Mind Control Summer Camp
Rhine’s response, that humans don’t learn ESP but rather are born with it, prompted Silva to perform more research based on the result he had seen in his own children. Thirteen years later, the Silva Mind Control Method was founded. It traveled an earnest journey through several decades of weekend workshops and night classes like the one my mother took in Northern New Jersey. My mother is no fool; she wasn’t a hippie or a ne’er-do-well. And yet, despite the strong work ethic of her blue-collar upbringing, she found the Silva classes persuasive and valuable enough to enroll me in the kiddie version even before I could braid my own hair.
I’d like to be able to blame my immersion in today’s personal growth landscape, as a writer and as an intelligent individual, on this choice of hers. But I can’t. The desire to feel exceptionally well, healthy and happy doesn’t get passed down, like old money, from one generation to the next. But it does shape-shift through American culture into provocative and profitable fads, as that populist magical thinking tome “The Secret” has proven. New Thought, New Age, Self-Help, Self-Improvement, Personal Transformation, Personal Growth; the list, and the marketplace, has only grown in the last 100 years. My question is, why?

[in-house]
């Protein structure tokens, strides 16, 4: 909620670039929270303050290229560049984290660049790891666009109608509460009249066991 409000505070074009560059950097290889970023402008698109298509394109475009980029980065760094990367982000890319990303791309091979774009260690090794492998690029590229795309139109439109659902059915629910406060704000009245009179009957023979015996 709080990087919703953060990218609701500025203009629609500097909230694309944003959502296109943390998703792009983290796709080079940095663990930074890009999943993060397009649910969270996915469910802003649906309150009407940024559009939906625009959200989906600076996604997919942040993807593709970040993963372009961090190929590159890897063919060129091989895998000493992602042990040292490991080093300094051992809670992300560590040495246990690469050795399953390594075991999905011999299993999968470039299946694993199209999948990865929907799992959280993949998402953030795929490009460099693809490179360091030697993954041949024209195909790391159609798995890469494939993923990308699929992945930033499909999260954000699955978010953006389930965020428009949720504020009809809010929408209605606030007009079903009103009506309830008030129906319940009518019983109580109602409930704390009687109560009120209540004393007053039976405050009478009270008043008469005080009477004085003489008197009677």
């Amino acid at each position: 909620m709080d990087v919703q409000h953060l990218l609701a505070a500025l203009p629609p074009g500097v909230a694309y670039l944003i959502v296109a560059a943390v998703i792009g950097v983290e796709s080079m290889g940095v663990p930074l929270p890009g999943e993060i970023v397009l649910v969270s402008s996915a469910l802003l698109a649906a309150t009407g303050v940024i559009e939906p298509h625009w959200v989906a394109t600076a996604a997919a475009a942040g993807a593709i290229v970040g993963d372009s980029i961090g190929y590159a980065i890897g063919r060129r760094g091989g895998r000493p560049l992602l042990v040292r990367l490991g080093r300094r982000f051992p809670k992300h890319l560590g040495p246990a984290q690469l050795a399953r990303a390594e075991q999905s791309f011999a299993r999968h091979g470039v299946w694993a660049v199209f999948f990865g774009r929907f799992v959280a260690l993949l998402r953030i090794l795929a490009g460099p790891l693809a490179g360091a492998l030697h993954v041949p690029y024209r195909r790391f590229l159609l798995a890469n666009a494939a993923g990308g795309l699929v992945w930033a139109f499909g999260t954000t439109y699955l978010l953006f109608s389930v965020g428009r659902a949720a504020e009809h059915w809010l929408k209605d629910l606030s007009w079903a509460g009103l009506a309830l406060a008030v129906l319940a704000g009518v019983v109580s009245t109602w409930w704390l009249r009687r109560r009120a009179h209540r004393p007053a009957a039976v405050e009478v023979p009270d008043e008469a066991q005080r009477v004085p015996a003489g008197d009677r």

A recent New York magazine article chronicled this genre’s journey from the margins to the mainstream of publishing with sharp insight. Once the New York publishing world merged self-help with journalism and science writing, the “worried well” became a legitimate readership to target, the article states. In short order, self-help stopped being a joke. To me, marketing strategy doesn’t tell the whole story. I can’t credit my mother’s interest, or my adult interest, or the millions of people who have taken on various Personal Growth systems, whether mindful meditation, positive psychology, even yoga, to the publishing industry’s ability to hook bigger readerships. The truth about why it’s so popular through the ages lies in my mind control summer camp memories. In particular, the direct experience that Silva facilitated for even its youngest participants: the experience of affecting reality. Quite plainly, it is thrilling.
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